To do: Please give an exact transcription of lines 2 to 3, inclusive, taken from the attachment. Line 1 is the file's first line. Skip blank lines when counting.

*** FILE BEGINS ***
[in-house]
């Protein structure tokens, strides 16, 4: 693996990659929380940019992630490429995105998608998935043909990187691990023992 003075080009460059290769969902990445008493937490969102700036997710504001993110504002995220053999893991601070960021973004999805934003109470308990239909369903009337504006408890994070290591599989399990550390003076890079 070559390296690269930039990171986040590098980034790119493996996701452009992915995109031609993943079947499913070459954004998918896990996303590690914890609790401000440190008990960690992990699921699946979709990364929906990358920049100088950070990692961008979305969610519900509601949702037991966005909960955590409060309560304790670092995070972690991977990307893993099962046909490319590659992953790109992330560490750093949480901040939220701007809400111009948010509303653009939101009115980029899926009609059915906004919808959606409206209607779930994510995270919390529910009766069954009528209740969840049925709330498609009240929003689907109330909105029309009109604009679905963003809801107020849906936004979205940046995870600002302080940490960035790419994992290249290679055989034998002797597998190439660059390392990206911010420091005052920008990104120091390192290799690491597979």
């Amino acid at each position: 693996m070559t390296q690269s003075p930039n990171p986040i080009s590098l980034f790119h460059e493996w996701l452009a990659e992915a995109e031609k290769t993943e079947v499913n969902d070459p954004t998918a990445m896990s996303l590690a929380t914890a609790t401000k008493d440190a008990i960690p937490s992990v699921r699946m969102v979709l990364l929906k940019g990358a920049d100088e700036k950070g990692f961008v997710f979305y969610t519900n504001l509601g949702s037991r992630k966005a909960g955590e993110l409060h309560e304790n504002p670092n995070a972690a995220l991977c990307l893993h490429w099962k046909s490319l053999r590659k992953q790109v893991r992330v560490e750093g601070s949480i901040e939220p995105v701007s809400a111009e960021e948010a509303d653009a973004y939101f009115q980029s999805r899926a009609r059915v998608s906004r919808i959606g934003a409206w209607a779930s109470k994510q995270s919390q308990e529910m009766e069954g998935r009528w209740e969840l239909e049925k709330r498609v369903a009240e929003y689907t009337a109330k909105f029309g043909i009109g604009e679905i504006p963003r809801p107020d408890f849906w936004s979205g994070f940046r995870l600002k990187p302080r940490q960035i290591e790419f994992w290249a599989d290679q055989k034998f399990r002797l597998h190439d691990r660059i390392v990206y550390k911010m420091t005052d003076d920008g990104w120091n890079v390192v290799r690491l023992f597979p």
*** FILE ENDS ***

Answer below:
């Protein structure tokens, strides 16, 4: 693996990659929380940019992630490429995105998608998935043909990187691990023992 003075080009460059290769969902990445008493937490969102700036997710504001993110504002995220053999893991601070960021973004999805934003109470308990239909369903009337504006408890994070290591599989399990550390003076890079 070559390296690269930039990171986040590098980034790119493996996701452009992915995109031609993943079947499913070459954004998918896990996303590690914890609790401000440190008990960690992990699921699946979709990364929906990358920049100088950070990692961008979305969610519900509601949702037991966005909960955590409060309560304790670092995070972690991977990307893993099962046909490319590659992953790109992330560490750093949480901040939220701007809400111009948010509303653009939101009115980029899926009609059915906004919808959606409206209607779930994510995270919390529910009766069954009528209740969840049925709330498609009240929003689907109330909105029309009109604009679905963003809801107020849906936004979205940046995870600002302080940490960035790419994992290249290679055989034998002797597998190439660059390392990206911010420091005052920008990104120091390192290799690491597979």
């Amino acid at each position: 693996m070559t390296q690269s003075p930039n990171p986040i080009s590098l980034f790119h460059e493996w996701l452009a990659e992915a995109e031609k290769t993943e079947v499913n969902d070459p954004t998918a990445m896990s996303l590690a929380t914890a609790t401000k008493d440190a008990i960690p937490s992990v699921r699946m969102v979709l990364l929906k940019g990358a920049d100088e700036k950070g990692f961008v997710f979305y969610t519900n504001l509601g949702s037991r992630k966005a909960g955590e993110l409060h309560e304790n504002p670092n995070a972690a995220l991977c990307l893993h490429w099962k046909s490319l053999r590659k992953q790109v893991r992330v560490e750093g601070s949480i901040e939220p995105v701007s809400a111009e960021e948010a509303d653009a973004y939101f009115q980029s999805r899926a009609r059915v998608s906004r919808i959606g934003a409206w209607a779930s109470k994510q995270s919390q308990e529910m009766e069954g998935r009528w209740e969840l239909e049925k709330r498609v369903a009240e929003y689907t009337a109330k909105f029309g043909i009109g604009e679905i504006p963003r809801p107020d408890f849906w936004s979205g994070f940046r995870l600002k990187p302080r940490q960035i290591e790419f994992w290249a599989d290679q055989k034998f399990r002797l597998h190439d691990r660059i390392v990206y550390k911010m420091t005052d003076d920008g990104w120091n890079v390192v290799r690491l023992f597979p």